your course website under the “Lecture” section. Add the new information to your notes.
3. PM in Action Videos: Watch the videos that are linked below the lecture.
5. Practice Exams: Take the Professionalism and Ethics multiple-choice practice exam by
clicking the button below the lecture. Complete the exam and it will be sent directly to
your instructor. They will grade it, send you written explanations for the correct answers
and additional feedback within 24 hours. If you do not achieve 90% on the first try, your
instructor will suggest studying additional learning topics and ask you to re-take this
exam. If you achieved 90%, your instructor will send you the link to the second
Professionalism and Ethics multiple-choice exam.
6. Learning Topics: Your instructor will send you explanations for the multiple-choice
questions and, based on our test scores, they may send you links to additional learning
topics to strengthen your Professionalism and Ethics process group knowledge.
6. Submit Your CAPM Application: When you receive your instructor’s feedback that
you have successfully completed the Professionalism and Ethics process group, you may
submit your CAPM application to PMI. Do it online and you should receive a reply within
3 to 5 business days.

9. PMBOK, 5
th
edition Knowledge Areas
The PMBOK, 5
th
edition organizes the project management processes you have just
completed studying by knowledge areas. They are scope, schedule, cost, quality, human
resources, communication, procurement, risk and integration. While you wait for PMI to
approve your CAPM application, complete the reading and lectures for this knowledge area
section.
1. Reading: Read the Knowledge Areas on your course website. We recommend taking
written notes.
2. Lecture: Watch the lecture videos “Scope management” through “Integration
management” on your course website under the “Lecture” section. Add the new
information to your notes.
3. Approved Application: Let your instructor know when PMI has approved your
application and you have scheduled your CAPM exam date.


10. Comprehensive Review
When PMI has approved your application and you have scheduled your CAPM exam, you
and your instructor will lay out a 4-day plan for completing the comprehensive review and
exams immediately before you sit for the CAPM exam. Your instructor will coach you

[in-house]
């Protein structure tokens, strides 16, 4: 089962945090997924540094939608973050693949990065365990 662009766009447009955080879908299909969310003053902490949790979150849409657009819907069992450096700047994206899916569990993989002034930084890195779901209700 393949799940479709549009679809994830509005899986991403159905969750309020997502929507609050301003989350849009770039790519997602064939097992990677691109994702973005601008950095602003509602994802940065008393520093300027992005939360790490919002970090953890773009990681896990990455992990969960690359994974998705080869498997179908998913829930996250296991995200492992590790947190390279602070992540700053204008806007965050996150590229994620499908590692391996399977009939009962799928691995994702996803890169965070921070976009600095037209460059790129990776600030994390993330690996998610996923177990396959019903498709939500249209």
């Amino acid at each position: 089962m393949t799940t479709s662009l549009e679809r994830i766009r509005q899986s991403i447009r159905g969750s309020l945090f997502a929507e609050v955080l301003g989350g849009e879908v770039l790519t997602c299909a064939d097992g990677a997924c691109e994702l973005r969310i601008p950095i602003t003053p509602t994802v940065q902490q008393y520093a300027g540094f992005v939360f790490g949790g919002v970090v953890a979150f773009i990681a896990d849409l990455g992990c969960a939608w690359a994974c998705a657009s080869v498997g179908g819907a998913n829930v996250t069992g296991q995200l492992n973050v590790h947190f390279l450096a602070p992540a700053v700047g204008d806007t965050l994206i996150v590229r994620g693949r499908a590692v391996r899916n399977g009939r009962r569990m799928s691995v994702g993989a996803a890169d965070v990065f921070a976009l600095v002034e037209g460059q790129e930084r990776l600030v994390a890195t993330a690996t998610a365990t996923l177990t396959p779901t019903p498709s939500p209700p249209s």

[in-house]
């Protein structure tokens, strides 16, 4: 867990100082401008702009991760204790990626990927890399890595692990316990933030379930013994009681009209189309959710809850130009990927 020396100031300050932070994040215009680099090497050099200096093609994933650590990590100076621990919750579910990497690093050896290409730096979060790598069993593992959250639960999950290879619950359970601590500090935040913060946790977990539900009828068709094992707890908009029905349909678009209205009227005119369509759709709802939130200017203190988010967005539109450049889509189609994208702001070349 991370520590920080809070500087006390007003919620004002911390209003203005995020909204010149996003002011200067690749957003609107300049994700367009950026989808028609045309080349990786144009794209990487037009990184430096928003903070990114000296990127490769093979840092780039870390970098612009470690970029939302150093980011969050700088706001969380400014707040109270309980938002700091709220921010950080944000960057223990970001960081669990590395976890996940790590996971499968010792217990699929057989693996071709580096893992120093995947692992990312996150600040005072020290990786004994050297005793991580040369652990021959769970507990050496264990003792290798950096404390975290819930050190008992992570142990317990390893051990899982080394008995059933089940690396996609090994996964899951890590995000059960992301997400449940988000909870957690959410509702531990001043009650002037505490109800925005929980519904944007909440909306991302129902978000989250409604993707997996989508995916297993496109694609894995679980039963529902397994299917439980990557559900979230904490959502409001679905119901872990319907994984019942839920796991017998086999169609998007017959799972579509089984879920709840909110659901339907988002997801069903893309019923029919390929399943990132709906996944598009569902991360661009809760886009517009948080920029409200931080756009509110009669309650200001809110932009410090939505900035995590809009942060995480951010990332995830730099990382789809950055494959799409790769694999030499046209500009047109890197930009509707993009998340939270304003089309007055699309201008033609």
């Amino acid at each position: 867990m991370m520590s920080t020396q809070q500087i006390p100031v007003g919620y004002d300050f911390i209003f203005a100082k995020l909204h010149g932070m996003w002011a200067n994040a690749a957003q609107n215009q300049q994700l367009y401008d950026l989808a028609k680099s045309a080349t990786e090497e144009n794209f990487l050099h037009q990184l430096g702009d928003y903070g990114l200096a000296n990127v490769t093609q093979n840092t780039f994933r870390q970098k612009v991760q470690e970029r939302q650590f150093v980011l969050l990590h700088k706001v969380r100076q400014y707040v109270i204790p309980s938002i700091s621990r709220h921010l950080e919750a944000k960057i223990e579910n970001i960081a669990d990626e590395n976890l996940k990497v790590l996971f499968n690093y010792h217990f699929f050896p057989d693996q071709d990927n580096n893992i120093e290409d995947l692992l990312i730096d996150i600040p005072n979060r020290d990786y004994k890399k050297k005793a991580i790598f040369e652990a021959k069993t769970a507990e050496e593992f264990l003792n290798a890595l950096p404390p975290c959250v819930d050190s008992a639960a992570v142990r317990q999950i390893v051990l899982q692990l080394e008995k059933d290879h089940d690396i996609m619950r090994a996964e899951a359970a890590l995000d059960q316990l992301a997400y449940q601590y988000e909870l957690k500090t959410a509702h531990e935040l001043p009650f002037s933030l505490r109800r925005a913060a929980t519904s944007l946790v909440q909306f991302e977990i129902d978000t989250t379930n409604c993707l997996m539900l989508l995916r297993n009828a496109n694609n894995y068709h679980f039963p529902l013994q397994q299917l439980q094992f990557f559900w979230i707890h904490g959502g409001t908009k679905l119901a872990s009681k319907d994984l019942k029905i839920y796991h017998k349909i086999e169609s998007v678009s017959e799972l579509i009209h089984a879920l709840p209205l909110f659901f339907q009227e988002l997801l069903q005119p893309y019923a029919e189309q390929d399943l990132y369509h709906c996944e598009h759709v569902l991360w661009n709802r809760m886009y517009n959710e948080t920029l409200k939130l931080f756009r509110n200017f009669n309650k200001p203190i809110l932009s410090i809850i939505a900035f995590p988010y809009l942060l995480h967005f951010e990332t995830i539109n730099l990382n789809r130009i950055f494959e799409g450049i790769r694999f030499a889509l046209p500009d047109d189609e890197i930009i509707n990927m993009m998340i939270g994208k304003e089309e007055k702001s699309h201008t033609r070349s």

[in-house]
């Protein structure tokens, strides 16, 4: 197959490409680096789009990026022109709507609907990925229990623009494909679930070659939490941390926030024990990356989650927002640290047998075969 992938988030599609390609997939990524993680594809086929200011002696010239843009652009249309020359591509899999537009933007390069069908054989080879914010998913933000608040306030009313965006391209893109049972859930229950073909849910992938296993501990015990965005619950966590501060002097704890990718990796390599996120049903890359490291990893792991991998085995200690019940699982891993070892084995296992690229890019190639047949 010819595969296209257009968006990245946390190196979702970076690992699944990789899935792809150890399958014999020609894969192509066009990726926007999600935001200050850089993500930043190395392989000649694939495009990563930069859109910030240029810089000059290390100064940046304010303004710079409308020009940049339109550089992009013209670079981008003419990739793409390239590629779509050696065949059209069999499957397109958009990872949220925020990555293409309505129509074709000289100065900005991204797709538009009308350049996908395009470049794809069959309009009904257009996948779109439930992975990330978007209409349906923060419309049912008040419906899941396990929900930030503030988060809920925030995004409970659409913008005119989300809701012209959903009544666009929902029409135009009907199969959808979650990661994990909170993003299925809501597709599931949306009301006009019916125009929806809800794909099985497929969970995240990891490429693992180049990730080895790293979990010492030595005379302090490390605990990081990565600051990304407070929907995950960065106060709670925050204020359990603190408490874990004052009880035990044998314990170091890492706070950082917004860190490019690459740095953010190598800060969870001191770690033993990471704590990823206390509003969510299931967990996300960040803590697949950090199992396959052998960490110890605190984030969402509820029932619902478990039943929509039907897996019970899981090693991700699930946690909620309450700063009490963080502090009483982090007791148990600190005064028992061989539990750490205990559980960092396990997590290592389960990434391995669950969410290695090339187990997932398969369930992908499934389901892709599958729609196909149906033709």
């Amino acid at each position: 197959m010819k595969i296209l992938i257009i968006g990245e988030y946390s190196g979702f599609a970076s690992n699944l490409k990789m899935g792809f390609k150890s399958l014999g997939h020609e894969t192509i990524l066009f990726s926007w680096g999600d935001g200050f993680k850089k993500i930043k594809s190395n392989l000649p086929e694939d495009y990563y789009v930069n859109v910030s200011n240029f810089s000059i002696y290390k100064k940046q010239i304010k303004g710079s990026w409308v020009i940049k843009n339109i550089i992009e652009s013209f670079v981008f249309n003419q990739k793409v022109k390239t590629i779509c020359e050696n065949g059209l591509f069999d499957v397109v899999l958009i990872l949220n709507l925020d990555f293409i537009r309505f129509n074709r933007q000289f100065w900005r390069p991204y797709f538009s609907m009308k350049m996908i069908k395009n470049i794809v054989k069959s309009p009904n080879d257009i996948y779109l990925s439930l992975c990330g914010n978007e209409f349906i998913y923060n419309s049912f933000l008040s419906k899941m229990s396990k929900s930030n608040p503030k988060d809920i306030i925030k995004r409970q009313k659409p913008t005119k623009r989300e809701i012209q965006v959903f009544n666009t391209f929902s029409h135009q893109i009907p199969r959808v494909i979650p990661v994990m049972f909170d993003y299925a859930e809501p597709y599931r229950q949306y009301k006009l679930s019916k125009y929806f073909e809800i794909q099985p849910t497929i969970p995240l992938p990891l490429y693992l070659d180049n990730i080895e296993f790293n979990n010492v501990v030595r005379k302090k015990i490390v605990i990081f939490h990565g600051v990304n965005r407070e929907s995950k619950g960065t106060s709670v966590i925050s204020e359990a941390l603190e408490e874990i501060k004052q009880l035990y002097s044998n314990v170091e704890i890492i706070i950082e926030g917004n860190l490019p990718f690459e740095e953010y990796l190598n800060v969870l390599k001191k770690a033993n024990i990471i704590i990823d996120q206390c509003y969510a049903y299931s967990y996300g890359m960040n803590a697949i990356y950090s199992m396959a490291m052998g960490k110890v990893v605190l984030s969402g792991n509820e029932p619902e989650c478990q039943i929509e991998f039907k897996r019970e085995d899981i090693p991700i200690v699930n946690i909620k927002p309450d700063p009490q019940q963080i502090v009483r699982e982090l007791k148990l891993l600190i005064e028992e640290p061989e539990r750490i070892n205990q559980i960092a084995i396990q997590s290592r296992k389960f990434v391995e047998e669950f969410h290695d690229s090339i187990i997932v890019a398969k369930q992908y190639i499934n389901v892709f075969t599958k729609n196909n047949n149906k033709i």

through this final review and call you the day before your exam with test-taking tips, what
to expect at the test center, words of encouragement and answers to any last minute
questions.











©2013 The Hampton Group, Inc. All Rights Reserved. May not be reproduced in any form.
7






















































1


Copyright© 2013 by Richard A. Billows, PMP®, GCA All Rights
Reserved


Published by The Hampton Group, Inc.
3547 South Ivanhoe St.
Denver, Colorado 80237


(303)756-4247


www.4pm.com






Other books Published by 4PM.com
Essentials of Project Management
Advanced Project Management Techniques
Program & Portfolio Management
Managing Information Technology Projects
Construction Project Management
Managing Healthcare Projects



The Hampton Group, Inc. is a Project Management Institute
(PMI®) Global Registered Education Provider (R.E.P.). The
Hampton Group, Inc. is committed to enhancing the ongoing
professional development of PMI® members, PMI®-certified
professionals and other project management
stakeholders through appropriate project management learning
activities and products. As a PMI® R.E.P., The Hampton Group
Inc., has agreed to abide by PMI®-established operational and
educational guidelines and is subject to random audits for
quality assurance purposes.


Microsoft is a registered trademark and Project ®and
Windows® are trademarks of Microsoft Corporation. Screen
shots reprinted with permission from Microsoft Corporation.


All other product names and services identified throughout this
book are trademarks or registered trademarks of their
respective companies. They are used throughout this book in
editorial fashion only and for the benefit of such companies. No
such uses, or the use of any trade name, is intended to convey
endorsement or other affiliation with the book.


All rights reserved. The text of this publication, or any parts
thereof, may not be reproduced in any manner whatsoever
without written permission from the publisher.






ISBN 978-1-9385614-3-6






















1
2
TABLE OF CONTENTS


Introduction & Organization................................................... 5